We’re continuing in our study of Luke’s Gospel. Right now we’re looking at the Sermon on the Mount. In this section, Christ is talking about loving others, especially our enemies.
“If you love those who love you, what credit is that to you? Even ‘sinners’ love those who love them.”
This kind of love is all about choices. Most people are very willing to do good things for those who are good to them. But that doesn’t show a difference in us.
There’s more to this question that Jesus asks than is readily apparent. The word, credit, is actually the Greek word for grace.
You don’t need any special anointing of grace to love those who show love to you. If you want to walk in God’s power, then do good to those who hate you.
“And if you do good to those who are good to you, what credit is that to you? Even ‘sinners’ do that.”
In the world there’s a saying, “You scratch my back, and I’ll scratch yours.” In other words – if you do something nice for me, I’ll do the same for you.
Christ turns this thought on it’s head. He literally says that if you only do favors for people who do favors for you, then what grace do you have. Sinners, with no grace, can do the same thing.
The question is; do you want to show the power of God working through you? That will only happen if you do what other can’t do, or refuse to do.
“And if you lend to those from whom you expect repayment, what credit is that to you? Even ‘sinners’ lend to ‘sinners,’ expecting to be repaid in full. But love your enemies, do good to them, and lend to them without expecting to get anything back. Then your reward will be great, and you will be sons of the Most High, because he is kind to the ungrateful and wicked.”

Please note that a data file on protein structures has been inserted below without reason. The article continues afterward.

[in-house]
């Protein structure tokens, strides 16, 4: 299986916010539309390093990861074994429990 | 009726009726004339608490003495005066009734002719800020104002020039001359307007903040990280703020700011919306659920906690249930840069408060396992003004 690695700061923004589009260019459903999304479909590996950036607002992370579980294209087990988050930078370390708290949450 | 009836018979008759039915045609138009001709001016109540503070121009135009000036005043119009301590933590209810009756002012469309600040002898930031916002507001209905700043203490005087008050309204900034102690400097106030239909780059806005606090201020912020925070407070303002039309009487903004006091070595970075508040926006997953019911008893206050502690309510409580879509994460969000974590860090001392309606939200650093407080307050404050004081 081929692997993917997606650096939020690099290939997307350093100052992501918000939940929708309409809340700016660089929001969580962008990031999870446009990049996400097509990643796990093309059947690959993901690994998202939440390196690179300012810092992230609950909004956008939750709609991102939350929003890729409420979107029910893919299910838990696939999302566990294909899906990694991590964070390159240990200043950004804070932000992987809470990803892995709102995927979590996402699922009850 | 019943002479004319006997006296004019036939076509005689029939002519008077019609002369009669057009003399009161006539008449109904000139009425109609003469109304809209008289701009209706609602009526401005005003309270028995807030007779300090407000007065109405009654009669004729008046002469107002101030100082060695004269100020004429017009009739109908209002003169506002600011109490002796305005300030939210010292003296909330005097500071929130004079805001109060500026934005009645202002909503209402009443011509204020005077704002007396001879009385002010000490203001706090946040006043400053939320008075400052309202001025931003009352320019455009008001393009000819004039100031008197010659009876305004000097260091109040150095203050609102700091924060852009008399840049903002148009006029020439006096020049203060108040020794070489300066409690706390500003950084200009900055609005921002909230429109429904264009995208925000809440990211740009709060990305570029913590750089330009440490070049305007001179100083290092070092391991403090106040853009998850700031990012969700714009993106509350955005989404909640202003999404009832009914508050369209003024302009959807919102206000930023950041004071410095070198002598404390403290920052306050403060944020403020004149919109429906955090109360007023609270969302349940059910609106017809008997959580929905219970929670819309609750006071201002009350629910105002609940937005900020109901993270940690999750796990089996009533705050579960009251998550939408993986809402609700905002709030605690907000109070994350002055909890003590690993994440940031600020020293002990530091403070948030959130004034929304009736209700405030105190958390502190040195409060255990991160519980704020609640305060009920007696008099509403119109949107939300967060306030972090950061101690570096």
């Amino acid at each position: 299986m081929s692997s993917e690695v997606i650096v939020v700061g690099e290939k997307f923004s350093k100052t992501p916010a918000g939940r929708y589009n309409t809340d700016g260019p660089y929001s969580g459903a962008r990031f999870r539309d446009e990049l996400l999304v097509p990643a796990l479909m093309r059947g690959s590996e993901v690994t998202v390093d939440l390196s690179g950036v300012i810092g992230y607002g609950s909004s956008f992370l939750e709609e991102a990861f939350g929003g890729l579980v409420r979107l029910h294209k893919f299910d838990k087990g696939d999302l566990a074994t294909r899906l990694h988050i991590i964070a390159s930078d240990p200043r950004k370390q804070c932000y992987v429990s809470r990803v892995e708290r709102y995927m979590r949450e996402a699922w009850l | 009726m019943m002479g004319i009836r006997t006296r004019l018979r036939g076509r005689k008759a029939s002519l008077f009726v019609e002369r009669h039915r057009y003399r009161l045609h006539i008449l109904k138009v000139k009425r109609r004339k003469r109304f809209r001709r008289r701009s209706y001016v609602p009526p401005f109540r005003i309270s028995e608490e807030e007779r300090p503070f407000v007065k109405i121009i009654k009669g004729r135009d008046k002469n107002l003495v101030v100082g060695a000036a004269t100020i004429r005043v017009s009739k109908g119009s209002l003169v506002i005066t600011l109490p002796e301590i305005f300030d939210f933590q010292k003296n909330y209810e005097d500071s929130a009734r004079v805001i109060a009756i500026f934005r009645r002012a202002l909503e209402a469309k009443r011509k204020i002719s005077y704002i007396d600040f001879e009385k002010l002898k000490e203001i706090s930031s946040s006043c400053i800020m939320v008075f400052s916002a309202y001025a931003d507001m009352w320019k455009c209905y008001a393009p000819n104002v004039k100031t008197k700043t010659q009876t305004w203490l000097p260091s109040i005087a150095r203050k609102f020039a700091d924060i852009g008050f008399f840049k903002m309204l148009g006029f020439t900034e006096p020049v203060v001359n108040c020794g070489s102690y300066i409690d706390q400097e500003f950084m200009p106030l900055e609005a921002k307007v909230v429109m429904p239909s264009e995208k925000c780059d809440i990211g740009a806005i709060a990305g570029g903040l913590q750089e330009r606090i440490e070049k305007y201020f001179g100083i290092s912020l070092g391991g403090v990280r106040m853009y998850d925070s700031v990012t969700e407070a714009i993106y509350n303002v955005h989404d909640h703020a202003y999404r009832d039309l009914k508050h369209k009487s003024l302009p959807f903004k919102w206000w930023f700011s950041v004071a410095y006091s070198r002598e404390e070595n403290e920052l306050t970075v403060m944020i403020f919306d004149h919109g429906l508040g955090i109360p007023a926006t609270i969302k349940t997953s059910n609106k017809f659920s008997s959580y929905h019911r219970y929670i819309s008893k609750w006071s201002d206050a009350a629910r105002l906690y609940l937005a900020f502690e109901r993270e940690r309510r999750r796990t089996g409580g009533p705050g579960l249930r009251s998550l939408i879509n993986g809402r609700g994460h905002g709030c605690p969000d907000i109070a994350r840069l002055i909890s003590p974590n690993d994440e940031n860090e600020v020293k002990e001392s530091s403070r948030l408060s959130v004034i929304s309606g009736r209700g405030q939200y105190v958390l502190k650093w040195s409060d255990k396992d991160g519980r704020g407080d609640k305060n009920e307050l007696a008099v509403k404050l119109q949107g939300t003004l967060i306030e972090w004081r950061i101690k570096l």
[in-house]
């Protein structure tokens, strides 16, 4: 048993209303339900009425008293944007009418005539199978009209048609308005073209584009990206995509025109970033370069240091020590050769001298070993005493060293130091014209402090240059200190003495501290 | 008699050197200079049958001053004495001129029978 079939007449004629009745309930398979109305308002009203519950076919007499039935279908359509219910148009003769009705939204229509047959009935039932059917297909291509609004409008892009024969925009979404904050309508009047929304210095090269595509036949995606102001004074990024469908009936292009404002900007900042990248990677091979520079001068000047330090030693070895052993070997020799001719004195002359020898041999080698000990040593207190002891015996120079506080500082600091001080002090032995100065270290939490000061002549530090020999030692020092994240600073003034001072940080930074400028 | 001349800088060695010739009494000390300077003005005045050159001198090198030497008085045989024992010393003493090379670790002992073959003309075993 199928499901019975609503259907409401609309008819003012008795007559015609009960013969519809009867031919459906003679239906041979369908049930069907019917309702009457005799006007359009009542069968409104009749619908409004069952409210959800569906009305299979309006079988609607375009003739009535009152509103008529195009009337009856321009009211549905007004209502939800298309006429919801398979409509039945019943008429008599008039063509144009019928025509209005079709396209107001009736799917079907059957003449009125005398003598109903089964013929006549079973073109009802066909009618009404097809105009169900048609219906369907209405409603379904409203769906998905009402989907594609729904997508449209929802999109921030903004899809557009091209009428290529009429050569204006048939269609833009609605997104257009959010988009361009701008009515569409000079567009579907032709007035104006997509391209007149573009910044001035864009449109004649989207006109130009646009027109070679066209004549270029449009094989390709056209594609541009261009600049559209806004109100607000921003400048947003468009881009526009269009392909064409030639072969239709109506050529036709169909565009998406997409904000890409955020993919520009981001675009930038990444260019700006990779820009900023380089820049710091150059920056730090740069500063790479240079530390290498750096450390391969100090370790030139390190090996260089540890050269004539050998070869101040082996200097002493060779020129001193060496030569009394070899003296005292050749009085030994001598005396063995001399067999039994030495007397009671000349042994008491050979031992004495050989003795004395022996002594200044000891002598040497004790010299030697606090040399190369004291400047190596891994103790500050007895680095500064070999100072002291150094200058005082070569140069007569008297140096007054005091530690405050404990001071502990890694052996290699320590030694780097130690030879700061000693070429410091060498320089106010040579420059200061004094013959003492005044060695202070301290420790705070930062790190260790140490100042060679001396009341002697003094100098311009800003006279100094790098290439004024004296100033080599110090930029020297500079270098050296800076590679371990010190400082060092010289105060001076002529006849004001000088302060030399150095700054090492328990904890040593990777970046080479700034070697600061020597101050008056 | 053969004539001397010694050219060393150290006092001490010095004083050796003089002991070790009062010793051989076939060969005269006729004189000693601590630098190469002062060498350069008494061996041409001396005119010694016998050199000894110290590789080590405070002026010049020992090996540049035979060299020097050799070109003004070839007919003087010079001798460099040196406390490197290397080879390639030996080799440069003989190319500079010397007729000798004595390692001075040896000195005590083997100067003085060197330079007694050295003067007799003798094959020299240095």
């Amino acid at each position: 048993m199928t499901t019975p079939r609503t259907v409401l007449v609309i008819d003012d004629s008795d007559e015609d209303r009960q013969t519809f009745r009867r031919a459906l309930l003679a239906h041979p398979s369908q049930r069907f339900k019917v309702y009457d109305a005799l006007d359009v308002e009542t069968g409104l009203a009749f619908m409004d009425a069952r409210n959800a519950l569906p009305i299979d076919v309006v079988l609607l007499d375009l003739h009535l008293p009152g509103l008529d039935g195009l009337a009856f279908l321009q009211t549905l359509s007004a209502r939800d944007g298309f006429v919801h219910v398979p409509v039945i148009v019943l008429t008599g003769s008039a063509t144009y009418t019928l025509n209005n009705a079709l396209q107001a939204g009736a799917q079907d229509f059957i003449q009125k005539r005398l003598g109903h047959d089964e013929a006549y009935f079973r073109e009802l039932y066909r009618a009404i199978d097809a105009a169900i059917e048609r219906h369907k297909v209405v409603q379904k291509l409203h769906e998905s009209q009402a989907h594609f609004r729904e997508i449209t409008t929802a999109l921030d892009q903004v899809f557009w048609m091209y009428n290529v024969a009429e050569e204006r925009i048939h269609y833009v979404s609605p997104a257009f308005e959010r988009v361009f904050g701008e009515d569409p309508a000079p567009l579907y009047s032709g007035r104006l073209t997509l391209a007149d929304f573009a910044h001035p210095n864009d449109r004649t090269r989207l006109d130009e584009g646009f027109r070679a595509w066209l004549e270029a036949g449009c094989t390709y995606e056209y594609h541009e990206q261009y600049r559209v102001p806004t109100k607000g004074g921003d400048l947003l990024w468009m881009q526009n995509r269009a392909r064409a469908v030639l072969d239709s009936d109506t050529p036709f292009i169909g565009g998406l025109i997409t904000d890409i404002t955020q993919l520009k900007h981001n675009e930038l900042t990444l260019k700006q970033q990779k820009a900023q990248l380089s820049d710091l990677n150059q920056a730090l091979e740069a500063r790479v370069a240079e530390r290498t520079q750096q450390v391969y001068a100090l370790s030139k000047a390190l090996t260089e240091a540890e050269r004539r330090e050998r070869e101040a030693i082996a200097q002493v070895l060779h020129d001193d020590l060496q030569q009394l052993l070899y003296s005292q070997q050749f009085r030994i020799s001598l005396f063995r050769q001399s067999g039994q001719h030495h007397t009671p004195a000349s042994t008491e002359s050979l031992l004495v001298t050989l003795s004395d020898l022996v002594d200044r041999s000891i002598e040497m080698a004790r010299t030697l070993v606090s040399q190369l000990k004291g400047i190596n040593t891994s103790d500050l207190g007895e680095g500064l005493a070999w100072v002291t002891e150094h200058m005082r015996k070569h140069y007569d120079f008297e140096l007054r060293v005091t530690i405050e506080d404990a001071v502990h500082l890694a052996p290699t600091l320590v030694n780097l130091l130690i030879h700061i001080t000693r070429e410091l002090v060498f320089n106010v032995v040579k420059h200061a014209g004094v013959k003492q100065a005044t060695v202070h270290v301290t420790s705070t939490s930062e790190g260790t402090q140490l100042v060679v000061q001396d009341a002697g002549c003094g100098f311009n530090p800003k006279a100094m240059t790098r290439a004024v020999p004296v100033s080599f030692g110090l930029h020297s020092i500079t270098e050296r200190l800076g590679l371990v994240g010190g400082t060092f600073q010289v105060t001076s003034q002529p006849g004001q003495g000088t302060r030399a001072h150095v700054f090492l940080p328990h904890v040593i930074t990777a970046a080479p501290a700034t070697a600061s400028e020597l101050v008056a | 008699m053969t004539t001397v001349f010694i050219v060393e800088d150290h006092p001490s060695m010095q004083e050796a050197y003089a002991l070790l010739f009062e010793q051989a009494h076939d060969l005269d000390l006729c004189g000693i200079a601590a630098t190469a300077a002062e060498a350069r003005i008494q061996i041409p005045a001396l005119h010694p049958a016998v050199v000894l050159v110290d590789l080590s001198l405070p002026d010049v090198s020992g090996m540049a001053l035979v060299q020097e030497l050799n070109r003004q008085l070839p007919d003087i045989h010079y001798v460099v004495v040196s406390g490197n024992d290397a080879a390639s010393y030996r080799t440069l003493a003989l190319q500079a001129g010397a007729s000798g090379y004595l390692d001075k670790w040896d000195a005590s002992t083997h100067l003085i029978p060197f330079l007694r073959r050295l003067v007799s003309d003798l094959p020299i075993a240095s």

Now Jesus starts meddling! It’s one thing to be nice to someone, it’s totally different when it comes to giving away our resources.
Jesus goes as far as to say that if an enemy needs something we have, then we should lend it to them. That’s hard to do, because there’s a good possibility that they won’t return it. As a matter of fact, the Lord tells us not to expect them to return it.
That’s a hard road to walk. Again, it requires the grace of God to be active in you. More than that, God is transforming us into His likeness. He wants the character of Christ to be manifest in us.
The word Jesus uses for reward, means a payment for services. What we have to realize is that when we do good to our enemies, God takes on the debt Himself. He works out the repayment.
I don’t think there’s any possible reason why God should take on a debt that is owed to me by an enemy. And, for sure, I’m not going to demand it from God. But, knowing the Lord the way I do, I can expect an abundant blessing when I follow His leading.
God’s desire is that we take on a family resemblance to Him. He is kind, and the Lord wants us to walk in that same degree of kindness. Obviously, God’s definition of kindness means doing good to people who are ungrateful and evil. That takes a huge amount of grace.
Here’s the bottom line of all this.
“Be merciful, just as your Father is merciful.”
If you study out the concept of mercy in Scripture, you’ll find that it’s nothing like the how we define it in our modern society. Let me just say that in this context, Jesus wants us to view people as to what they could be in Christ.
Ignore how they’re acting right now – even though they may be hurtful to you. See them through the eyes of God’s love.
Question: How have you shown love to an enemy recently?
© 2022 Nick Zaccardi